The World Health Organisation (WHO) proposes to end tuberculosis by 2035. Is this feasible or an impossible dream? To answer this question, Anna Vassall and co-authors review mathematical models and intervention scenarios in two papers in the Lancet Global Health.
What would it take to reduce TB incidence by 50% and mortality by 75% by 2025 in China, India and South Africa? Applying intervention scenarios in nine models, the authors conclude that expansion of TB services:
- seems cost-effective for high-burden countries
- could generate substantial health and economic benefits for patients
- would require substantial new funding
Eleven independently developed mathematical models of TB transmission projected the epidemiological impact of currently available TB interventions for prevention, diagnosis and treatment in China, India and South Africa. The results indicate that major reductions in tuberculosis burden seem possible with current interventions. However, additional interventions, adapted to country-specific TB epidemiology and health systems, are needed to reach the post-2015 End TB Strategy targets at country level.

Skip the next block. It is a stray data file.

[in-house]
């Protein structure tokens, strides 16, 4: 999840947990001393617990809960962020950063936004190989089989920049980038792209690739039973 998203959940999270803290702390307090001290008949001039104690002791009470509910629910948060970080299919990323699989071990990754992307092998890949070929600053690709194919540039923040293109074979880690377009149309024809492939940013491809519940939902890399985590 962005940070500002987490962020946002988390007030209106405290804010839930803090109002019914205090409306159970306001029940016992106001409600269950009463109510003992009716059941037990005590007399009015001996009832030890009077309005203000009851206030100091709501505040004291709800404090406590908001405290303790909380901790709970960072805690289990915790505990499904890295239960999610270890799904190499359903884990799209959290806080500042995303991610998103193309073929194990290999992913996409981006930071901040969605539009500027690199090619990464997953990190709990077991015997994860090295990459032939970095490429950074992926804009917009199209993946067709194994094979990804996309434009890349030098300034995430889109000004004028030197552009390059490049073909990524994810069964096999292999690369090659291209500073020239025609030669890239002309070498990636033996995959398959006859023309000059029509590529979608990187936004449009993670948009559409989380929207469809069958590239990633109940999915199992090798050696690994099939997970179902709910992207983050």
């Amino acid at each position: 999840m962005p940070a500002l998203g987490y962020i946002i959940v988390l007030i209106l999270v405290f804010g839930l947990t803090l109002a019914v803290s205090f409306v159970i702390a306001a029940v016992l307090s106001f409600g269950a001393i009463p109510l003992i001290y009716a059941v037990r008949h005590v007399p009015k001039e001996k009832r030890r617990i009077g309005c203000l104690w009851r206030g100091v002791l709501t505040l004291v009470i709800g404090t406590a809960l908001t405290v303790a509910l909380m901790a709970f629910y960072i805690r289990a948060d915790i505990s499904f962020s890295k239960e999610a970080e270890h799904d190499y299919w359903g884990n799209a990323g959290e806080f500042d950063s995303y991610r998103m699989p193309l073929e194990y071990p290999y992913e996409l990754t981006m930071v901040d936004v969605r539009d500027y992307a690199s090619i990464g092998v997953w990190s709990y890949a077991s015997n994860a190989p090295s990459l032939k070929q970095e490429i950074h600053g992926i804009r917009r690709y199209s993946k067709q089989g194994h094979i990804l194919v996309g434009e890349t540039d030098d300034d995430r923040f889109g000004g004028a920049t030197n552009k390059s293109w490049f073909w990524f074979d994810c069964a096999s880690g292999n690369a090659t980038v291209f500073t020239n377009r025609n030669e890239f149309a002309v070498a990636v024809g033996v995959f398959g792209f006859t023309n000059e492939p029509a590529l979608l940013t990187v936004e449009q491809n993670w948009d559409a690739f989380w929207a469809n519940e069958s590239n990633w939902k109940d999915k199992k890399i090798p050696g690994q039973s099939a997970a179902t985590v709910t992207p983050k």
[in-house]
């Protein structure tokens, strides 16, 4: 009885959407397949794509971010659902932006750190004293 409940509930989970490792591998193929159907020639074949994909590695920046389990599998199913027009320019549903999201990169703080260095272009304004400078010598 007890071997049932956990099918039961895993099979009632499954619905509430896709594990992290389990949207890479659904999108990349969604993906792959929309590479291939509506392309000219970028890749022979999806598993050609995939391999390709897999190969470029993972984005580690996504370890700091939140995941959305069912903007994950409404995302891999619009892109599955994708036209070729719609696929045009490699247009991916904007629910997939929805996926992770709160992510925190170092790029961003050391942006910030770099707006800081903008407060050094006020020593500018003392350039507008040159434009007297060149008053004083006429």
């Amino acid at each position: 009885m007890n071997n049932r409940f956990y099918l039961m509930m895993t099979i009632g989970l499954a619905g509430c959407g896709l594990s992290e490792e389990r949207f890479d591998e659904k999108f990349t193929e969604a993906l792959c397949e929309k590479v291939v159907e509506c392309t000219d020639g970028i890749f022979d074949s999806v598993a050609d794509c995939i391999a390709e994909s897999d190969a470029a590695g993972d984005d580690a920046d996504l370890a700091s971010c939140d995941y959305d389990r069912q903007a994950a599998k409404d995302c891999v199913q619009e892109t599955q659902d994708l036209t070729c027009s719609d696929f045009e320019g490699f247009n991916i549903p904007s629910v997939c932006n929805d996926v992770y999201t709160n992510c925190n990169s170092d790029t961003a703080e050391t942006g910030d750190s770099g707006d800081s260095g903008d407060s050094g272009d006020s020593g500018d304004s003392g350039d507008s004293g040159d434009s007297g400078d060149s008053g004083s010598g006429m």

In the related Comment, Olivia Oxlade and Dick Menzies conclude that:
perhaps the goal of ending tuberculosis is not such an impossible dream